I'll keep this short. Gwen Knapp's article in today's Sporting Green, reinforcing the argument that the NFL must do more to help retired NFL players suffering from dementia and other diseases because of their years playing professional football, begs the question who will take care of all the football players who didn't play in the NFL? How about players from the CFL, and other professional football leagues?
More importantly, what about the men who began playing contact football at around age ten and didn't stop until the end of their senior year in college? Does anybody doubt that university football programs do not mirror the NFL in intensity and violence? Is it possible that after playing football for the University of Miami, or Ohio State, or Alabama, or USC or any other Division I university (I do not exclude Division II schools), many of the athletes (those graduated and not gone on to the pros) have already experienced enough hits to the head that make them vulnerable to brain related illnesses in the future?
If your answer is no, I suggest simply that you attend some major college football team practices. I've watched a few over the years. I'm no wimp, but some of the pounding I've observed, make me happy I took up the game of basketball. Heck, you don't have to go to a college game to witness head pounding, spend some time at a local high school football practice and game. Remember, some of these high school boys will be blasting each other for another four years in college. Do the math. I don't have the where-with-all to pay for the kind of in depth research it will take to determine how playing intense football for, say, eight years (high school + college) can affect a young man's brain, but a major newspaper like the Chronicle has the resources.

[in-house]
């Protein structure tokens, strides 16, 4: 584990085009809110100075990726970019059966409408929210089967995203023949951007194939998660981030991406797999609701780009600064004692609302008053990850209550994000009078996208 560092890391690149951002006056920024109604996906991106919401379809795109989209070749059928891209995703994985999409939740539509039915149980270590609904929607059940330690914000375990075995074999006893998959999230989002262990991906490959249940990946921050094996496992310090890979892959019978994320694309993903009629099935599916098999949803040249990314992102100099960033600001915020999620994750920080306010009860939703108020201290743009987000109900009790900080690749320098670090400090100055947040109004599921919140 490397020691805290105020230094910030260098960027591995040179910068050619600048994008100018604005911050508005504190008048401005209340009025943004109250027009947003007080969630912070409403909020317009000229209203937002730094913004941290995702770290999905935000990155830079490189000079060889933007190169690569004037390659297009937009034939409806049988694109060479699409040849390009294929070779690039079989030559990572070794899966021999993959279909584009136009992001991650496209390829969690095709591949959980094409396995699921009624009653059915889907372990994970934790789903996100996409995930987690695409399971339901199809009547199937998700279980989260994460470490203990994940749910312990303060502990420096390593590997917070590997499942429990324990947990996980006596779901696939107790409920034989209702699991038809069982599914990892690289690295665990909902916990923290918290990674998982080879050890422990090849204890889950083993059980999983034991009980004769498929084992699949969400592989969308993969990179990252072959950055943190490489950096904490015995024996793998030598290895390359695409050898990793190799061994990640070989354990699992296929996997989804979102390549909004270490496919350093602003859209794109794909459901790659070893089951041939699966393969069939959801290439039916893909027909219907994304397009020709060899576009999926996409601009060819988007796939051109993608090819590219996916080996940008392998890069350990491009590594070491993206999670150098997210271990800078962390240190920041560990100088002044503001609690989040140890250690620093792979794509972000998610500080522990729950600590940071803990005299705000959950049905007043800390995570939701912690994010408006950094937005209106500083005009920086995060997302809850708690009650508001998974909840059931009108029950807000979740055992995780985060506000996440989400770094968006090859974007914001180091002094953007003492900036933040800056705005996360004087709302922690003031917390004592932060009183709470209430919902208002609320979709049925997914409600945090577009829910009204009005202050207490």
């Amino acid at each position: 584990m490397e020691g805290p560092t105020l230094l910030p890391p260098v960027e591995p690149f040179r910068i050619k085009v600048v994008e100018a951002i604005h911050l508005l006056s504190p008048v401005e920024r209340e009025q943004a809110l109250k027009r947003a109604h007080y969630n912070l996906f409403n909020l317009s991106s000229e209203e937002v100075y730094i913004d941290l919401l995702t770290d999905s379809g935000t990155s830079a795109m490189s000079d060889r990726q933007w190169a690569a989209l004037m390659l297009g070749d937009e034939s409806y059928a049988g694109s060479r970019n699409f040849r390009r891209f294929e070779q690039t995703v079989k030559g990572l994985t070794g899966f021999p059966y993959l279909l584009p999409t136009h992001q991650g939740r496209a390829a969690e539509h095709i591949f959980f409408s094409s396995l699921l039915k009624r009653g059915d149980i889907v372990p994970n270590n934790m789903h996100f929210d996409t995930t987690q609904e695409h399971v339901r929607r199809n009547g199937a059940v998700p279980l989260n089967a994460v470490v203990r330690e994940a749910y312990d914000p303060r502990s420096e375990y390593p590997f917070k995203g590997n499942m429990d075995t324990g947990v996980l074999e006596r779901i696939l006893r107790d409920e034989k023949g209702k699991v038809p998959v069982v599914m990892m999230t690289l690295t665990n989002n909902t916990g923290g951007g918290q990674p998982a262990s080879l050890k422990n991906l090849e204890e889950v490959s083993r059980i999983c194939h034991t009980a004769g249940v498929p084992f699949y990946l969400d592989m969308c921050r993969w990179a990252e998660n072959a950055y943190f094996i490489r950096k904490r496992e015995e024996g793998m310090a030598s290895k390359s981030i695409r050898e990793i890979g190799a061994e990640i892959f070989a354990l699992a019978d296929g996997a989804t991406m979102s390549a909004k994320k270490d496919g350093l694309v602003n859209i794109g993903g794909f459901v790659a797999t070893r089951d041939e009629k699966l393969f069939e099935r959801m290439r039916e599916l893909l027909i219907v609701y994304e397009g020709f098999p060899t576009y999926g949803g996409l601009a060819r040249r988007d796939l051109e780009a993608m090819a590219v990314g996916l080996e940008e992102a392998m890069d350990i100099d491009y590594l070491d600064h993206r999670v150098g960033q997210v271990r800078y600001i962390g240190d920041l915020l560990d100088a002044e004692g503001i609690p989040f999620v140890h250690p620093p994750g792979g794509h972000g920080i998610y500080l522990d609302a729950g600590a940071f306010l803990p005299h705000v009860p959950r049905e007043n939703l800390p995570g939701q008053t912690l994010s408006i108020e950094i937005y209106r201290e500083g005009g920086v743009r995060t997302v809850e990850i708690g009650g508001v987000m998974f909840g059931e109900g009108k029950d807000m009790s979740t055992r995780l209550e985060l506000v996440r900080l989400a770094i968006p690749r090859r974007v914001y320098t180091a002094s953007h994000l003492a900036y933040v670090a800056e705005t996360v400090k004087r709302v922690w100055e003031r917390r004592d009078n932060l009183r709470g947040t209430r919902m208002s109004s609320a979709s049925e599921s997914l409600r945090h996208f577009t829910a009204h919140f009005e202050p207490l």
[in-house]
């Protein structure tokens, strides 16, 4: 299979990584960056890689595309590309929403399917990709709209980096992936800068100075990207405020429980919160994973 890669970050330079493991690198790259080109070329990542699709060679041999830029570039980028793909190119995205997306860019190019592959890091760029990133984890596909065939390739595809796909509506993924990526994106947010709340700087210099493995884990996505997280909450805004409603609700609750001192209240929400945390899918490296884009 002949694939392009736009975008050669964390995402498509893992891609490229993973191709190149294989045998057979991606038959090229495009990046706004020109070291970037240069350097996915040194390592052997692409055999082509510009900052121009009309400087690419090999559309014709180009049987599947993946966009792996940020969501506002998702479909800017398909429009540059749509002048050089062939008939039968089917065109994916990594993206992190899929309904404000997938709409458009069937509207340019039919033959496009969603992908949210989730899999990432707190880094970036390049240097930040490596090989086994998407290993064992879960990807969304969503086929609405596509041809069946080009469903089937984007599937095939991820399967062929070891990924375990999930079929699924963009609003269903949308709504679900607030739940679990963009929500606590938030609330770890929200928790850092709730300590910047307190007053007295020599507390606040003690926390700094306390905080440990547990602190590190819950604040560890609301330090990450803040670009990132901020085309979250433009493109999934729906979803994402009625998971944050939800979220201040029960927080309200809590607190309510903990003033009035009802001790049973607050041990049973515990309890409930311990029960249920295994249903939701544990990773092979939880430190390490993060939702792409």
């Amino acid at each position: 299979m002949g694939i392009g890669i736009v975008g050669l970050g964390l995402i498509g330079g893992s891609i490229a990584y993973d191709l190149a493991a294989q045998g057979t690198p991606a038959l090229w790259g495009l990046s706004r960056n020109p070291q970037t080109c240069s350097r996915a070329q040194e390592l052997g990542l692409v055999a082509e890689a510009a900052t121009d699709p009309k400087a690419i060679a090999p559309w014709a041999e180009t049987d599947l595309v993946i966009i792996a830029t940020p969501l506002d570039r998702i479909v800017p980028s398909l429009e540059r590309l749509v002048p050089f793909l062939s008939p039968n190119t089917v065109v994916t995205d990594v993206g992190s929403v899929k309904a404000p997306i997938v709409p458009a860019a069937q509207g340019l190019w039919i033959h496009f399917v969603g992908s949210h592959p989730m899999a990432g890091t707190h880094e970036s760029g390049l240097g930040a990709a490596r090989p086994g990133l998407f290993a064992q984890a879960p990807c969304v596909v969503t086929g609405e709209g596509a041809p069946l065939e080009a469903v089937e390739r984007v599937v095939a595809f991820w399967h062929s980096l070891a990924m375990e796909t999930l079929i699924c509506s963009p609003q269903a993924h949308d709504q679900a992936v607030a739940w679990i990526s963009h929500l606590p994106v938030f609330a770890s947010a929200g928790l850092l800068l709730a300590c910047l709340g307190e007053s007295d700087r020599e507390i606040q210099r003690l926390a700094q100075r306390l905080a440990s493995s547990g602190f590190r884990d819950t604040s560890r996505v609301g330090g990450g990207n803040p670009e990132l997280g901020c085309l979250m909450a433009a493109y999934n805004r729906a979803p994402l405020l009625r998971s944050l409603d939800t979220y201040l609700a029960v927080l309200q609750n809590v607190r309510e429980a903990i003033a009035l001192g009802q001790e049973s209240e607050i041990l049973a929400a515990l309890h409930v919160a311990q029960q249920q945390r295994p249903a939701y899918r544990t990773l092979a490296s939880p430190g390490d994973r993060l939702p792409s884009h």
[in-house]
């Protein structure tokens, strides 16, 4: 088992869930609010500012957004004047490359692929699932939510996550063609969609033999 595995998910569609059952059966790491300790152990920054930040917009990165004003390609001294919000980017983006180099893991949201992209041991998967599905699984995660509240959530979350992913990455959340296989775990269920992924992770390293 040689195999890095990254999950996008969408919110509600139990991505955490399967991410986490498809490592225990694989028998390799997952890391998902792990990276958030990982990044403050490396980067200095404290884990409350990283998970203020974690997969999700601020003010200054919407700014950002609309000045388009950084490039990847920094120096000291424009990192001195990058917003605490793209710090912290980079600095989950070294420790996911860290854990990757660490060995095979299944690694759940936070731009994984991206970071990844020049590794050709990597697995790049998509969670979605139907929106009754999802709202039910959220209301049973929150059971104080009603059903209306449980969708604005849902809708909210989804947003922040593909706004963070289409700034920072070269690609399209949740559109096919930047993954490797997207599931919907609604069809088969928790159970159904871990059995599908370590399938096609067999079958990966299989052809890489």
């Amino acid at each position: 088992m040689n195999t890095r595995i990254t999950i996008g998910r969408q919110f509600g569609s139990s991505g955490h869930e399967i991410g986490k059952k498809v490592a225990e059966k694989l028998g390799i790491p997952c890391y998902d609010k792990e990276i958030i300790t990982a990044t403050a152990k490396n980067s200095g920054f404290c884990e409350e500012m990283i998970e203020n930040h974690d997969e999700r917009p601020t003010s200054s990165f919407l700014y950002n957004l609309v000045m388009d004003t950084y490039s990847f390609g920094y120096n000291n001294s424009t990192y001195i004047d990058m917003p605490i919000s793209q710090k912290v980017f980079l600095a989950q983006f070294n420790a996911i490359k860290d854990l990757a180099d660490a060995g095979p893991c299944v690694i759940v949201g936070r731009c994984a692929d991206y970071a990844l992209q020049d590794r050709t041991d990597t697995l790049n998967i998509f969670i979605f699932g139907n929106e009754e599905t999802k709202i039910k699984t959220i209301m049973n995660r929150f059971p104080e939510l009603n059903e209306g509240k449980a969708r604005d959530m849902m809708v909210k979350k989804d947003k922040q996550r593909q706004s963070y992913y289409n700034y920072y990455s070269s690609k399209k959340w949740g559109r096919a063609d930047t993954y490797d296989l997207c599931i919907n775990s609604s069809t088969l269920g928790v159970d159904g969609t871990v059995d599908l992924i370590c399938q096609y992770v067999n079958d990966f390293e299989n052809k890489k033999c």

How about it Ms. Knapp? I won't even charge you for this Pulitzer Prize winning story.
Autumn Begins in Martins Ferry, Ohio by Jame Wright
In the Shreve High Football stadium,
I think of Polacks nursing long beers in Tiltonsville,
And gray faces of Negroes in the blast furnace at Benwood,
And the ruptured night watchman of Wheeling Steel,
Dreaming of heroes.
All the proud fathers are ashamed to go home.
Their women cluck like starved pullets,
Dying for love.
Their sons grow suicidally beautiful
At the beginning of October,
And gallop terribly against each other's bodies.
What my musings are all about...
Blogging might well be the 21st century's form of journaling. As a writing teacher, I have always advised my students to keep a daily journal as a way of organizing their thoughts for future writing projects, a discipline I have unfortunately never consistently practiced myself. By blogging, I might finally be able to follow my own good advice.
The difference between journaling and blogging is that the blogger opens his or her writing to the public, something journal- writers are usually reluctant to do. I am not so reticent.
The trick for me will be to avoid cluttering the internet with more blather, something none of us need more of. If I stick to subjects I know: sports and literature, I believe I can avoid that pitfall. I can't promise that I'll not stray from time to time to comment on ancillary subjects, but I will make every attempt to be interesting and perhaps even insightful.